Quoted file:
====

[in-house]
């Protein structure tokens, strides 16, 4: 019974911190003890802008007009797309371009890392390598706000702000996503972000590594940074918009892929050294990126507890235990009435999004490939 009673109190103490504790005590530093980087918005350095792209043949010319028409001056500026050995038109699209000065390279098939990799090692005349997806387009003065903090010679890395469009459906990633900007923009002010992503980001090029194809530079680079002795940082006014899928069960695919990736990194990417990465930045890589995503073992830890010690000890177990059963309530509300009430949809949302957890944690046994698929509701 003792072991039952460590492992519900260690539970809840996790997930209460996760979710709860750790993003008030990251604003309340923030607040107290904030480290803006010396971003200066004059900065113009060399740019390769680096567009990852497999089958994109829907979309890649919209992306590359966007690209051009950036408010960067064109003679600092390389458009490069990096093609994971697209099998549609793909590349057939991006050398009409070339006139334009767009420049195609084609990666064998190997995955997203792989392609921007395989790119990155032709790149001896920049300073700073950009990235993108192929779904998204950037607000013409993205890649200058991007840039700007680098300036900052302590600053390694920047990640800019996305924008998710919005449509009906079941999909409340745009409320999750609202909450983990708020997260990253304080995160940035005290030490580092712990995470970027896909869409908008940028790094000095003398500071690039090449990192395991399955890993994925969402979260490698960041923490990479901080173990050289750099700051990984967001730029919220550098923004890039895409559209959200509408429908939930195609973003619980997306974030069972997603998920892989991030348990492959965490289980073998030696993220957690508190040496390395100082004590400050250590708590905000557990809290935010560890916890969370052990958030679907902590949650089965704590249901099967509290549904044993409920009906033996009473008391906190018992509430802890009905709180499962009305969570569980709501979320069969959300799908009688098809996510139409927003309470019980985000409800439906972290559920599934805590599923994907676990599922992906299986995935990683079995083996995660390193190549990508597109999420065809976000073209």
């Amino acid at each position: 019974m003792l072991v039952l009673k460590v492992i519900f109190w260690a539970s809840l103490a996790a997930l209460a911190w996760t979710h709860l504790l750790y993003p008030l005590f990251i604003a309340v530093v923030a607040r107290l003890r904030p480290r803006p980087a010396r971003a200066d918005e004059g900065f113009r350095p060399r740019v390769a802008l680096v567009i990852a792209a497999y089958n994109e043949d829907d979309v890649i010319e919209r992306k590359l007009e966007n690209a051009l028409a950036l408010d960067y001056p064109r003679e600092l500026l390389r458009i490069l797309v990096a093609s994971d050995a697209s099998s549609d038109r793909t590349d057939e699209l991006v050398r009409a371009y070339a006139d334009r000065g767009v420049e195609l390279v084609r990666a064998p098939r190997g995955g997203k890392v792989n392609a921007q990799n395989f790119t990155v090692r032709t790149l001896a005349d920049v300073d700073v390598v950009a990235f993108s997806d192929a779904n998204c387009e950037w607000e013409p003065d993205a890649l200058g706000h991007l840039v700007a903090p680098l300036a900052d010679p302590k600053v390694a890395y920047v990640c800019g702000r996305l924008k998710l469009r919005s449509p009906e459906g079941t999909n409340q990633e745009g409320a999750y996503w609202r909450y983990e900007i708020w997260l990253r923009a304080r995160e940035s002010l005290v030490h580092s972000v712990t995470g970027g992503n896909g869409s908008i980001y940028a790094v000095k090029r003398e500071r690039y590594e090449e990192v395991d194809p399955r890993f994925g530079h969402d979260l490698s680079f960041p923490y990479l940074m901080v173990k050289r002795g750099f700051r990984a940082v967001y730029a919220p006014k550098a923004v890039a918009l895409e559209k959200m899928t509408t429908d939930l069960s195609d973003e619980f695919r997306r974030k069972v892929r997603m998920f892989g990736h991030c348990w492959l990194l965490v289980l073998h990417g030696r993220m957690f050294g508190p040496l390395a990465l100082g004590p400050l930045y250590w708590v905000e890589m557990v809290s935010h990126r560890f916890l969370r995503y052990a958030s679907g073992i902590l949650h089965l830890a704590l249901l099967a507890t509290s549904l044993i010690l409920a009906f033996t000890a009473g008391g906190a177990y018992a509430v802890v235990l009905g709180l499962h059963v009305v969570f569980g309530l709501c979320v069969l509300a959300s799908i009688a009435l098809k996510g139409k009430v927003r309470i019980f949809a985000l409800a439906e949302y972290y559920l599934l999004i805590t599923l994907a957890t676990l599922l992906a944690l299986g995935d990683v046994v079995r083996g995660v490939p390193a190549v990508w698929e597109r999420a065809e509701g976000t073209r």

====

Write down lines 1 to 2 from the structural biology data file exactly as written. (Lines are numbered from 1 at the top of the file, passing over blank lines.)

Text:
[in-house]
């Protein structure tokens, strides 16, 4: 019974911190003890802008007009797309371009890392390598706000702000996503972000590594940074918009892929050294990126507890235990009435999004490939 009673109190103490504790005590530093980087918005350095792209043949010319028409001056500026050995038109699209000065390279098939990799090692005349997806387009003065903090010679890395469009459906990633900007923009002010992503980001090029194809530079680079002795940082006014899928069960695919990736990194990417990465930045890589995503073992830890010690000890177990059963309530509300009430949809949302957890944690046994698929509701 003792072991039952460590492992519900260690539970809840996790997930209460996760979710709860750790993003008030990251604003309340923030607040107290904030480290803006010396971003200066004059900065113009060399740019390769680096567009990852497999089958994109829907979309890649919209992306590359966007690209051009950036408010960067064109003679600092390389458009490069990096093609994971697209099998549609793909590349057939991006050398009409070339006139334009767009420049195609084609990666064998190997995955997203792989392609921007395989790119990155032709790149001896920049300073700073950009990235993108192929779904998204950037607000013409993205890649200058991007840039700007680098300036900052302590600053390694920047990640800019996305924008998710919005449509009906079941999909409340745009409320999750609202909450983990708020997260990253304080995160940035005290030490580092712990995470970027896909869409908008940028790094000095003398500071690039090449990192395991399955890993994925969402979260490698960041923490990479901080173990050289750099700051990984967001730029919220550098923004890039895409559209959200509408429908939930195609973003619980997306974030069972997603998920892989991030348990492959965490289980073998030696993220957690508190040496390395100082004590400050250590708590905000557990809290935010560890916890969370052990958030679907902590949650089965704590249901099967509290549904044993409920009906033996009473008391906190018992509430802890009905709180499962009305969570569980709501979320069969959300799908009688098809996510139409927003309470019980985000409800439906972290559920599934805590599923994907676990599922992906299986995935990683079995083996995660390193190549990508597109999420065809976000073209």